Try these out-just for fun! And yes, a degree is helpful in making sense of all of this, for sure! I'm in the medical field, so was able to generally grasp it, but when it came to getting into the "nitty gritty", I had to consult my grandfather, who is a  Biologist (thank God). Otherwise, it's like reading Japenese. :) Hope you have fun on those sites! If I can answer any other questions, just let me know!

 

Comment by Lindsay Wakefield on November 22, 2011 at 6:46pm

I haven't tried any other sites.  Are there any sites that you like more than others? I saw something about J and T being connected, but the map I was given from genographic program was that it showed my ancestors leaving africa with L3 going to the N* heading up from r and eventually getting to T.  I wish I understood this better.  I think you need a degree to actually understand this.  hehe. 

Lindsay

Comment by Dawn on November 22, 2011 at 6:35pm

Actually, haplogroup T stems from haplogroup "J". The science behind maternal dna really is complicated and can be VERY hard to understand. I have a hard time explaining it so that others understand what I'm trying to say :) I would say, however, that your ability to trace your maternal ancestors back to France at some point does go hand in hand with your dna results. One thing to remember about maternal dna-it's tracing your maternal ancestry back more than 50,000 years ago. Have you tried running your dna for matches on different websites? You might get lucky and find a common maternal ancestor with someone whose dna matches yours. I've had a few matches and was lucky enough to be able to trace a common ancestor with two of them. If you haven't tried it, I'd definitely suggest you play around with that-very cool :)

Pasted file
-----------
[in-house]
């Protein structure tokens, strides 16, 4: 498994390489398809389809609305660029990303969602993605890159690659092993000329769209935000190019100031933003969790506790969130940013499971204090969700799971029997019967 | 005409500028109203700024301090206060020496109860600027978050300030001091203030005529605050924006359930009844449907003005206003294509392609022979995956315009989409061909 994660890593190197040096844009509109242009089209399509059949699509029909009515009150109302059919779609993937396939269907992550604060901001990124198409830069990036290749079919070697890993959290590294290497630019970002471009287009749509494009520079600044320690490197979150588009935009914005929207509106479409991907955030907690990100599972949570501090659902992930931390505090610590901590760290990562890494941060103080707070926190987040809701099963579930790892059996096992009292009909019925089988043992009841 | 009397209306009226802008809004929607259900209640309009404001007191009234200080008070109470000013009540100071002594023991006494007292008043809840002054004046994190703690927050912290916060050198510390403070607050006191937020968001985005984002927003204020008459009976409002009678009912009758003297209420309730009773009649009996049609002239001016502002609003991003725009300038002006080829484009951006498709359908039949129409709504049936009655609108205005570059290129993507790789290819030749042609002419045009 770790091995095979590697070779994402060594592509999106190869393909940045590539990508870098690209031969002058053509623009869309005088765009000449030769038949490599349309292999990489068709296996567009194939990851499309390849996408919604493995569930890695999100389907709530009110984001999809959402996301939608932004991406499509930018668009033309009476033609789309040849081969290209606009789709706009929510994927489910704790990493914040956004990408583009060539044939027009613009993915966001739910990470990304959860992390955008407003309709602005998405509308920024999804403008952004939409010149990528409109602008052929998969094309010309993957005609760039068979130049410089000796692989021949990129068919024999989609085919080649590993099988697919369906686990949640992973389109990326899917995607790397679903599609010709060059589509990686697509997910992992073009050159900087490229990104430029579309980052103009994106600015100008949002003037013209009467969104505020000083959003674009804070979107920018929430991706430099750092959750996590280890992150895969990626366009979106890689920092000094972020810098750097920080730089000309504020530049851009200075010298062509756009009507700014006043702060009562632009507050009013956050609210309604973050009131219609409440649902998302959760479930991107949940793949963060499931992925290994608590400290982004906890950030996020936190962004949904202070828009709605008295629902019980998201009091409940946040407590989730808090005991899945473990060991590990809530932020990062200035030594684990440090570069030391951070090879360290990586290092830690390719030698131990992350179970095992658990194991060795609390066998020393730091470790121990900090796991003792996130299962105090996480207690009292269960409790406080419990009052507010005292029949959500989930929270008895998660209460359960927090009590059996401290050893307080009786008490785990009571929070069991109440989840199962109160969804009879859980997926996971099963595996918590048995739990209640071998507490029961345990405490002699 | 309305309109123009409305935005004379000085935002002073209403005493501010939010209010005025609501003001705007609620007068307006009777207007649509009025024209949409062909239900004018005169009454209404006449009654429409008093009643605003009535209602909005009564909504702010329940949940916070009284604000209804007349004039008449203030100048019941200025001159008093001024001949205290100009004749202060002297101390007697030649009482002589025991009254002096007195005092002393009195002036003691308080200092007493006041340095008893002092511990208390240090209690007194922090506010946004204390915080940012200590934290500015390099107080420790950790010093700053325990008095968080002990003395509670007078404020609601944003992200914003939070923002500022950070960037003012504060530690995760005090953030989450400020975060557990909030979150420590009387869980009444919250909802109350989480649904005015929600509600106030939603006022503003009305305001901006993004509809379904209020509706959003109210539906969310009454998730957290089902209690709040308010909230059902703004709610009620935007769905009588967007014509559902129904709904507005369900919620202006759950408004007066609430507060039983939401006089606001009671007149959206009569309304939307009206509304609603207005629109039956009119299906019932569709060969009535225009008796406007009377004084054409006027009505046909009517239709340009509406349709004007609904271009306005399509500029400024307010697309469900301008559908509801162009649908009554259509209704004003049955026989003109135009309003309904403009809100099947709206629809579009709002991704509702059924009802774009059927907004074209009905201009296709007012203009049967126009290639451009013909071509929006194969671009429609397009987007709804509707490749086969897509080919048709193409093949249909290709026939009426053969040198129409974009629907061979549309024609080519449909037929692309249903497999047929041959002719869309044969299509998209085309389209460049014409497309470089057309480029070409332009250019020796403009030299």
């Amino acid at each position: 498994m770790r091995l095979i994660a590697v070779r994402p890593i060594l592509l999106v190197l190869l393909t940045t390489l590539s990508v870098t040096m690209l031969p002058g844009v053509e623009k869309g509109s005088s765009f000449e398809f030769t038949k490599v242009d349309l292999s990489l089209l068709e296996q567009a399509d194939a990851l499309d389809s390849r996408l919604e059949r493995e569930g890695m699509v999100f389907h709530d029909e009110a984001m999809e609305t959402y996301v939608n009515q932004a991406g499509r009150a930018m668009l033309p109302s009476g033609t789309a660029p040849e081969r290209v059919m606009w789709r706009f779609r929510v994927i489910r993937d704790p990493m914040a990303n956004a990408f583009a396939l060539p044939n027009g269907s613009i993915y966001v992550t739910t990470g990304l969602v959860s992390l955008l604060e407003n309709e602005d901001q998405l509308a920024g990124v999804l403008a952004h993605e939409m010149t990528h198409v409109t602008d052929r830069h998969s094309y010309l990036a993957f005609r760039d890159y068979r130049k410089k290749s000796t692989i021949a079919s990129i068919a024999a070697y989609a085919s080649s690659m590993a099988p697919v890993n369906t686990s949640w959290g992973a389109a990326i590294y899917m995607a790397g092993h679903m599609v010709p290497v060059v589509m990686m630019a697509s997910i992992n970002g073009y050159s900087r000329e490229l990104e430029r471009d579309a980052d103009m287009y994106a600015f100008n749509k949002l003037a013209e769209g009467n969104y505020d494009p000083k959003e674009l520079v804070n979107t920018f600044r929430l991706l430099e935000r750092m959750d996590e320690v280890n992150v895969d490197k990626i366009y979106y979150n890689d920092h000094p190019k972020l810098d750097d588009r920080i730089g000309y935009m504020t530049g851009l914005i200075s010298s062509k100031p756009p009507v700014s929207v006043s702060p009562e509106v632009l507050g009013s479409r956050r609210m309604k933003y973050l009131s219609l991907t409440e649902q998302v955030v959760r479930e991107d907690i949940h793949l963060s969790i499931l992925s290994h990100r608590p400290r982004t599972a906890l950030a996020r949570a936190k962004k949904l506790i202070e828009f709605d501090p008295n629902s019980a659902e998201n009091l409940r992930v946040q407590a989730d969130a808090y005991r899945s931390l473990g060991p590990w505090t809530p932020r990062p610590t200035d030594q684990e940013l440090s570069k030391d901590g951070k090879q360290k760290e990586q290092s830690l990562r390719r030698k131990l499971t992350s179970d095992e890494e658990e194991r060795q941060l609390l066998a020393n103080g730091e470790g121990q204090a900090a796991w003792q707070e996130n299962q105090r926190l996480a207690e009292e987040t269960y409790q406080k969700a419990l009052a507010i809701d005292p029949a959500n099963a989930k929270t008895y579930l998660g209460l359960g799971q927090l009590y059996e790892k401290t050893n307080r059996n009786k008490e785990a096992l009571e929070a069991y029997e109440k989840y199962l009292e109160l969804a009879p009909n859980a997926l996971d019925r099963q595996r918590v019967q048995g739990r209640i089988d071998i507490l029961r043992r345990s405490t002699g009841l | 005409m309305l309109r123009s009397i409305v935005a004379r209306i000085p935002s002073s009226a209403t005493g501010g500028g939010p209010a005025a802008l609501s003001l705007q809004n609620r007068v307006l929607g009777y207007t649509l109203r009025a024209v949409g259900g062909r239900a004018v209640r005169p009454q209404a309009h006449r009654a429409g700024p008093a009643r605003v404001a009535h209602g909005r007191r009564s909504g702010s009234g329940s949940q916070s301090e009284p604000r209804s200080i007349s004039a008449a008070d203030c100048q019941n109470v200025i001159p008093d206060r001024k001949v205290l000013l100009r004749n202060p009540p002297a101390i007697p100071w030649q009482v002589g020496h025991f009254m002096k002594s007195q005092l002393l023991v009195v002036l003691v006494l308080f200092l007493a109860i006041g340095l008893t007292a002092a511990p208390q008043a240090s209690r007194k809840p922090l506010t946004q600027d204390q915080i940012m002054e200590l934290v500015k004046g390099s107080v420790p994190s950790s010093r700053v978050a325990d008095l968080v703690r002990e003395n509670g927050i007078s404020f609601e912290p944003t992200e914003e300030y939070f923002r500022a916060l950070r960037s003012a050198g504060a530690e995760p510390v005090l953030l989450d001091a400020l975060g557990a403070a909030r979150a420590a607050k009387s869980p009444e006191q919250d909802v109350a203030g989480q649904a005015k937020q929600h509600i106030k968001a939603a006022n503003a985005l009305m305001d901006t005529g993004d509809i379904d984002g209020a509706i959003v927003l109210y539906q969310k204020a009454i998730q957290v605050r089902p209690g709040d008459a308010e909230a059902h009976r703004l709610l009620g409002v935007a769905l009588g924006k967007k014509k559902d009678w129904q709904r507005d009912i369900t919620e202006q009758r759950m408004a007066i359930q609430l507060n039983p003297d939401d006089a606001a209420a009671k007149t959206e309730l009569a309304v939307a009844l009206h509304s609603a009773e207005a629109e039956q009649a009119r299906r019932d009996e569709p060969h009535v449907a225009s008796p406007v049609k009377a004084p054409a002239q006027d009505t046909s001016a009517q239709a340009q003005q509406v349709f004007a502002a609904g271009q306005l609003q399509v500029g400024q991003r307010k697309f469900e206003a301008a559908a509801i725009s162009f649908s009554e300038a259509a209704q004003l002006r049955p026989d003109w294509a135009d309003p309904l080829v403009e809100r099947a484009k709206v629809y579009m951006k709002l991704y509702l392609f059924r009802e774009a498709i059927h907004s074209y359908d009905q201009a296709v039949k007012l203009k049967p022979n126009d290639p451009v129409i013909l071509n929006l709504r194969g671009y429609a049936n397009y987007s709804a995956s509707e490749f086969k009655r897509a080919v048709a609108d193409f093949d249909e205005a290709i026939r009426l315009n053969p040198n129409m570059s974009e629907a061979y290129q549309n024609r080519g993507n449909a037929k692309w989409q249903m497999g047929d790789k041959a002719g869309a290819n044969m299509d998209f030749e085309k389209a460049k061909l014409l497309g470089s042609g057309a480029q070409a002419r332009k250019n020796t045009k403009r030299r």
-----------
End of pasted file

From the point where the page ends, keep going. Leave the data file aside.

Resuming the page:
Dawn

Comment by Lindsay Wakefield on November 22, 2011 at 6:29pm

Thanks for the information.  It so far has been over my head so to speak.  I do know that my mothers ancestors were from France at some point.  Other than that, I really don't know. Is it true that since we are from the T group that we made our way via L3-N*-R-T or did we make it there different ways?  I do want to upgrade my mtDNA and get more info.  It is so interesting.  Thank you again!!

Lindsay

Comment by Dawn on November 22, 2011 at 5:50pm

Hi Lindsay! Welcome to the group! :) I can hopefully enlighten you a little. Here's what I can tell you as far as where your markers are most prominent (based on about 152 different populations:

 

16182 through 16298 seem to be most prominent among the French and Portuguese as well as in the Azores and Macedonia.

16559 also seems to come along with Mediterreanan descent (although I'm not certain).

What do you know about your maternal ancestry? My matches are also VERY heavy in Portugal, Macedonia, Azores and Spain.

 

Comment by Lindsay Wakefield on November 22, 2011 at 4:34pm

Hi guys.  I have my HVR1 mtDNA, which I am not too familiar with.  I see se all have the 16126c, but as for that, I differ.  Mine are 16126c, 16182c, 16183c, 16189c, 16294t, 16296t, 16298c, 16559c.  If anyone could enlighten me on this info it would be greatly appreciated.    

Thanks!

Lindsay Wakefield